Wednesday 09 Jul 2014
Tucked away in the heart of Montreal's Plateau Mont-Royal are the Siamese residences, occupying a plot of land formerly used for commercial purposes. The project faced the same constraints as most other buildings within the classic urban genre: the challenge of natural light, joint use and the neighbouring buildings' envelopes.
The architectural scheme aimed to optimise the layout, taking advantage of the shape of the plot. To maximise depth, it was decided by Blouin Tardif Architecture Environnement that the structure would cover the entire area. Two inner courtyards were forged, inviting natural light while offering high-quality private spaces.
The design team - Isabelle Beauchamp and Jonathan Trottier - organised the interior over three levels. The top floor is occupied by the living areas, providing residents with un-partitioned spaces that are glazed around the building's central well.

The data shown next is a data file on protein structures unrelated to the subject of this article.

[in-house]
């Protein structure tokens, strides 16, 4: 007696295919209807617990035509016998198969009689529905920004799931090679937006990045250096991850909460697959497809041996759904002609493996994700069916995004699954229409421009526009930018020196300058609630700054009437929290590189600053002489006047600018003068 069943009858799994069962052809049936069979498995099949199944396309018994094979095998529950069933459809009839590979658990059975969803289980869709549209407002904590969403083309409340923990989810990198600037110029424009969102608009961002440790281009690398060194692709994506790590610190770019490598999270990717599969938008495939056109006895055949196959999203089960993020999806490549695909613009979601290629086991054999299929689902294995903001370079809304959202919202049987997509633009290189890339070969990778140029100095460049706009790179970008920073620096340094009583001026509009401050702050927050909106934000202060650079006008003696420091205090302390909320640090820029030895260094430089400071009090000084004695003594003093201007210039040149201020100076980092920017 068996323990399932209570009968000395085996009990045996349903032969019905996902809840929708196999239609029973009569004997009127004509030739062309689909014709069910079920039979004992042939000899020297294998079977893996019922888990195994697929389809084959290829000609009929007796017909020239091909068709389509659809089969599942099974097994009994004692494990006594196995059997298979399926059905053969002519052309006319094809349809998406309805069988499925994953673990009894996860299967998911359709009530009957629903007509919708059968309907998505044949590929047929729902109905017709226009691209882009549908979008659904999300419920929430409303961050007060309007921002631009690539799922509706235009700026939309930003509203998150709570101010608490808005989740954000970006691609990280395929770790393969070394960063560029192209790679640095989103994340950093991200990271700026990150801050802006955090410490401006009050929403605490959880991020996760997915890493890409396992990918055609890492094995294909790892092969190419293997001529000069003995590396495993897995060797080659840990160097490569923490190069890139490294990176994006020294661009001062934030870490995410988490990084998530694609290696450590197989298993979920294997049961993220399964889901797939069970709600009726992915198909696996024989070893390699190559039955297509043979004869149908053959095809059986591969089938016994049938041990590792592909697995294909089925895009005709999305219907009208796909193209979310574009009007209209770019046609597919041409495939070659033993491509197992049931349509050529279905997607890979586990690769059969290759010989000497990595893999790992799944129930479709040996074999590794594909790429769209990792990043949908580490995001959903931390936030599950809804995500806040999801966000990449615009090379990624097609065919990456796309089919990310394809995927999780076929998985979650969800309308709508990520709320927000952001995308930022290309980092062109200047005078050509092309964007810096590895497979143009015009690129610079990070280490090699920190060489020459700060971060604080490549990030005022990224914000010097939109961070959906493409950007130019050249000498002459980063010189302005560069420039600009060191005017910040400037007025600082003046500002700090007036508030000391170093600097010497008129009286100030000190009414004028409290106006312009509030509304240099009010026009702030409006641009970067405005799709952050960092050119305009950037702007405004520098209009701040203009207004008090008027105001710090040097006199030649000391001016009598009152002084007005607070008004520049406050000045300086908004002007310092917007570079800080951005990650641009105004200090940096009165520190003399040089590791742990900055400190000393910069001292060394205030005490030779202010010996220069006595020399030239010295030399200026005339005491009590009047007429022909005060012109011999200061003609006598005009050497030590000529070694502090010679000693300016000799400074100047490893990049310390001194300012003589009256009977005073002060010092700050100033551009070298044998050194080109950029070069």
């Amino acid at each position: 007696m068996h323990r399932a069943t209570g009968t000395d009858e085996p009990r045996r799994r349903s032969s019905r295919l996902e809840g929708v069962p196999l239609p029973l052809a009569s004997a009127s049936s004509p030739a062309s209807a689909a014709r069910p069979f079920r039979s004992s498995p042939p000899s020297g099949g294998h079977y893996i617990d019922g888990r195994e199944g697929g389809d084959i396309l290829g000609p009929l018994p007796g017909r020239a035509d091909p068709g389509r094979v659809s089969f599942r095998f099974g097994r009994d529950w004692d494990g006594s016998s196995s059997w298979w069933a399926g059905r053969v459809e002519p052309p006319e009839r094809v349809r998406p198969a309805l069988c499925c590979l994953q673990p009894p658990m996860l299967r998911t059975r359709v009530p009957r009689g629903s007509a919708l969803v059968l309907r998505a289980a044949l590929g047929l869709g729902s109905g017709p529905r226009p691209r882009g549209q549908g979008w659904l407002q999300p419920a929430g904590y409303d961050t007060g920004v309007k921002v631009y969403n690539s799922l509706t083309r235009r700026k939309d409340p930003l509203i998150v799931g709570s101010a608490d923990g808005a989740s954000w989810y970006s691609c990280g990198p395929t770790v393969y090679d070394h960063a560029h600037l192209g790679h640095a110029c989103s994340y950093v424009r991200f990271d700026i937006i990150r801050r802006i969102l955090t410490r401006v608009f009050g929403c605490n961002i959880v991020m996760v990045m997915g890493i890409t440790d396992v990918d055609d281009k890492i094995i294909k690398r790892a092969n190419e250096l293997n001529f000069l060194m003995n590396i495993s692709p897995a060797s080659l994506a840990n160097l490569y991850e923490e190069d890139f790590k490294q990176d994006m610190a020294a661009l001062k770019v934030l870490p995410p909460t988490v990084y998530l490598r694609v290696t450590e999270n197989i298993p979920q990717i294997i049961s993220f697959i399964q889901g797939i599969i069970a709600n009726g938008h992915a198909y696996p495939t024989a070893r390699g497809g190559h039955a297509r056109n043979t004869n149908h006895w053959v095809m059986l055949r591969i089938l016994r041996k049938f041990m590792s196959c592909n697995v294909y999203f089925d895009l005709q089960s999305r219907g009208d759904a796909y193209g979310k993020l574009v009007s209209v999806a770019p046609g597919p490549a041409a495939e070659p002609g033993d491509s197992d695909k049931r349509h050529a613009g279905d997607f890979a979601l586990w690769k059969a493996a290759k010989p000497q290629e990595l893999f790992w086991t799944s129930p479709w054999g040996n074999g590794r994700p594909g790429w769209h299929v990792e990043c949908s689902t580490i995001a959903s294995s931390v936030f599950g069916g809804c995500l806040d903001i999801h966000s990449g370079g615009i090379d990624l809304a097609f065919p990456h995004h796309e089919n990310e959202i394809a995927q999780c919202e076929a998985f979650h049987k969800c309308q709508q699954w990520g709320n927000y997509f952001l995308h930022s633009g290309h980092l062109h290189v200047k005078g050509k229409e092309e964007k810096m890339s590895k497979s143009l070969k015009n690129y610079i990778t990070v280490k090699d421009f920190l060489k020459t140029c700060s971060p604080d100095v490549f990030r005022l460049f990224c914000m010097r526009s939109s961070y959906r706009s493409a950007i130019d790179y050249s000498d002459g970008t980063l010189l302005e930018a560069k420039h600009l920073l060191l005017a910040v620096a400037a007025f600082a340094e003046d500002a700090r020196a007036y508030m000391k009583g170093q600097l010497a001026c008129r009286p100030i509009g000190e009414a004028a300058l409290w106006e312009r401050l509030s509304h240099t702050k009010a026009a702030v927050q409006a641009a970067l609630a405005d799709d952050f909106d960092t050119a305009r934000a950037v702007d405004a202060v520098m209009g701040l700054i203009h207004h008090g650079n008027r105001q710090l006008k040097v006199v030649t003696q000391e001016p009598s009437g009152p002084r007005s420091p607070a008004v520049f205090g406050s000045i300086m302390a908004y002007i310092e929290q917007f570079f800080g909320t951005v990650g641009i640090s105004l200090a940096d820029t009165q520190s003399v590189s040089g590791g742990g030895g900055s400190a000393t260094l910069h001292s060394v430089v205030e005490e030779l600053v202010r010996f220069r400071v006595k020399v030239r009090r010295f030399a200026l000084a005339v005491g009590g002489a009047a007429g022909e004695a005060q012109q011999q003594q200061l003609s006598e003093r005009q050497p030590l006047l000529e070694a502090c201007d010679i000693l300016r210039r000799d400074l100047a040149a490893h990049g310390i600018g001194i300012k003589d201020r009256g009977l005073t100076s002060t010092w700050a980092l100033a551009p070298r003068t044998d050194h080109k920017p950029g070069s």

The interior aesthetics create the illusion of a much larger space than exists: dark wood ceilings are countered by their generous height, whilst white ceilings are further assisted in lightening the rooms and passageways by maximum glass exposure to the exterior, drawing in daylight and creating a sense of semi-outdoor living. Lines are clean and detail is kept to a minimum, giving the project an unquestionably contemporary feel.